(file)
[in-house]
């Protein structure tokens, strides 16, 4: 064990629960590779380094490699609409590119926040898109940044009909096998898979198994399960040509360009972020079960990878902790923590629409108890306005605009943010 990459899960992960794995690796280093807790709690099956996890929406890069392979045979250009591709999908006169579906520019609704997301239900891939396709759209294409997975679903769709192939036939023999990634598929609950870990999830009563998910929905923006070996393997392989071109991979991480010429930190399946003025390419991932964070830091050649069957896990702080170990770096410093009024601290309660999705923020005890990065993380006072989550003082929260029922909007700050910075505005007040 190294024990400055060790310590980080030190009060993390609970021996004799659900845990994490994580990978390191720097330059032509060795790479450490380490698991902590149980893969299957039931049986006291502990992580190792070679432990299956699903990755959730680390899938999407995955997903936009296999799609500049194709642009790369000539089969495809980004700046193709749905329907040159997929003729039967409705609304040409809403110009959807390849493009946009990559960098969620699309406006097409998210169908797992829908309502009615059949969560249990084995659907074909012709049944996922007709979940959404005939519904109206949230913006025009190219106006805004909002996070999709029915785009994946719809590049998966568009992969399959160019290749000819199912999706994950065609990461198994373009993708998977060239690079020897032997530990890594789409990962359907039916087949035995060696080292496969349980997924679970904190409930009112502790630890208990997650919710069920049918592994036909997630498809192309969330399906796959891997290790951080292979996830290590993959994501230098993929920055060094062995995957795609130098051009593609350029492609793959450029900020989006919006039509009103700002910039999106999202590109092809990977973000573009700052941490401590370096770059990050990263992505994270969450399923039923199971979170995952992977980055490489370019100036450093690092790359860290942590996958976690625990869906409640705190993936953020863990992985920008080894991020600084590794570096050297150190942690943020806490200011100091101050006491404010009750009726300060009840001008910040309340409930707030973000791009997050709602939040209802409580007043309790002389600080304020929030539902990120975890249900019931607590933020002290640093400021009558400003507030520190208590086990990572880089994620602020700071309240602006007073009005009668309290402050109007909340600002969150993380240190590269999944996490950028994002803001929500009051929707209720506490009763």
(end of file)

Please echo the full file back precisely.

[in-house]
């Protein structure tokens, strides 16, 4: 064990629960590779380094490699609409590119926040898109940044009909096998898979198994399960040509360009972020079960990878902790923590629409108890306005605009943010 990459899960992960794995690796280093807790709690099956996890929406890069392979045979250009591709999908006169579906520019609704997301239900891939396709759209294409997975679903769709192939036939023999990634598929609950870990999830009563998910929905923006070996393997392989071109991979991480010429930190399946003025390419991932964070830091050649069957896990702080170990770096410093009024601290309660999705923020005890990065993380006072989550003082929260029922909007700050910075505005007040 190294024990400055060790310590980080030190009060993390609970021996004799659900845990994490994580990978390191720097330059032509060795790479450490380490698991902590149980893969299957039931049986006291502990992580190792070679432990299956699903990755959730680390899938999407995955997903936009296999799609500049194709642009790369000539089969495809980004700046193709749905329907040159997929003729039967409705609304040409809403110009959807390849493009946009990559960098969620699309406006097409998210169908797992829908309502009615059949969560249990084995659907074909012709049944996922007709979940959404005939519904109206949230913006025009190219106006805004909002996070999709029915785009994946719809590049998966568009992969399959160019290749000819199912999706994950065609990461198994373009993708998977060239690079020897032997530990890594789409990962359907039916087949035995060696080292496969349980997924679970904190409930009112502790630890208990997650919710069920049918592994036909997630498809192309969330399906796959891997290790951080292979996830290590993959994501230098993929920055060094062995995957795609130098051009593609350029492609793959450029900020989006919006039509009103700002910039999106999202590109092809990977973000573009700052941490401590370096770059990050990263992505994270969450399923039923199971979170995952992977980055490489370019100036450093690092790359860290942590996958976690625990869906409640705190993936953020863990992985920008080894991020600084590794570096050297150190942690943020806490200011100091101050006491404010009750009726300060009840001008910040309340409930707030973000791009997050709602939040209802409580007043309790002389600080304020929030539902990120975890249900019931607590933020002290640093400021009558400003507030520190208590086990990572880089994620602020700071309240602006007073009005009668309290402050109007909340600002969150993380240190590269999944996490950028994002803001929500009051929707209720506490009763």